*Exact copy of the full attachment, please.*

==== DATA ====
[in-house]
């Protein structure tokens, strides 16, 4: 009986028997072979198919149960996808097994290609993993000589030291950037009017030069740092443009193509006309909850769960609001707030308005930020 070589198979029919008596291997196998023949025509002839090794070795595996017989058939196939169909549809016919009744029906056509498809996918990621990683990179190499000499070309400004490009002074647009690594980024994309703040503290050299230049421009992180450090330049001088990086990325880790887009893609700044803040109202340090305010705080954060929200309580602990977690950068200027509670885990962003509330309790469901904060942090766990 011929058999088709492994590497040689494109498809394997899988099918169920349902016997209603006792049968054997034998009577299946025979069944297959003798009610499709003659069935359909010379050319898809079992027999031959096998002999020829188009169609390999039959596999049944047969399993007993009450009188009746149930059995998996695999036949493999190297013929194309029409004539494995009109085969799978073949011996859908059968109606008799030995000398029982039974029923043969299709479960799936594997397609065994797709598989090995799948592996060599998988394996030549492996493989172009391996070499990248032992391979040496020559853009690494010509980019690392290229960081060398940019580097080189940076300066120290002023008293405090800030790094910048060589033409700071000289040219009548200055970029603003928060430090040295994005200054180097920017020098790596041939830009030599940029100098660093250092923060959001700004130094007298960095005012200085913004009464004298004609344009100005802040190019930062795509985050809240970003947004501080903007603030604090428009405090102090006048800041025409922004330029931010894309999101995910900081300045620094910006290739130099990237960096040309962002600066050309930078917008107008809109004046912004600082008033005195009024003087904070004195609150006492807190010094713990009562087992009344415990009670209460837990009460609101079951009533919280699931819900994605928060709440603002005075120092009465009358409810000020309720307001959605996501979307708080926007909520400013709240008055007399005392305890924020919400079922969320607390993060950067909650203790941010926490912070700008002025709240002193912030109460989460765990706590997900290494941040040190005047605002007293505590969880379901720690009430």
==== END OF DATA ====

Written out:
[in-house]
């Protein structure tokens, strides 16, 4: 009986028997072979198919149960996808097994290609993993000589030291950037009017030069740092443009193509006309909850769960609001707030308005930020 070589198979029919008596291997196998023949025509002839090794070795595996017989058939196939169909549809016919009744029906056509498809996918990621990683990179190499000499070309400004490009002074647009690594980024994309703040503290050299230049421009992180450090330049001088990086990325880790887009893609700044803040109202340090305010705080954060929200309580602990977690950068200027509670885990962003509330309790469901904060942090766990 011929058999088709492994590497040689494109498809394997899988099918169920349902016997209603006792049968054997034998009577299946025979069944297959003798009610499709003659069935359909010379050319898809079992027999031959096998002999020829188009169609390999039959596999049944047969399993007993009450009188009746149930059995998996695999036949493999190297013929194309029409004539494995009109085969799978073949011996859908059968109606008799030995000398029982039974029923043969299709479960799936594997397609065994797709598989090995799948592996060599998988394996030549492996493989172009391996070499990248032992391979040496020559853009690494010509980019690392290229960081060398940019580097080189940076300066120290002023008293405090800030790094910048060589033409700071000289040219009548200055970029603003928060430090040295994005200054180097920017020098790596041939830009030599940029100098660093250092923060959001700004130094007298960095005012200085913004009464004298004609344009100005802040190019930062795509985050809240970003947004501080903007603030604090428009405090102090006048800041025409922004330029931010894309999101995910900081300045620094910006290739130099990237960096040309962002600066050309930078917008107008809109004046912004600082008033005195009024003087904070004195609150006492807190010094713990009562087992009344415990009670209460837990009460609101079951009533919280699931819900994605928060709440603002005075120092009465009358409810000020309720307001959605996501979307708080926007909520400013709240008055007399005392305890924020919400079922969320607390993060950067909650203790941010926490912070700008002025709240002193912030109460989460765990706590997900290494941040040190005047605002007293505590969880379901720690009430």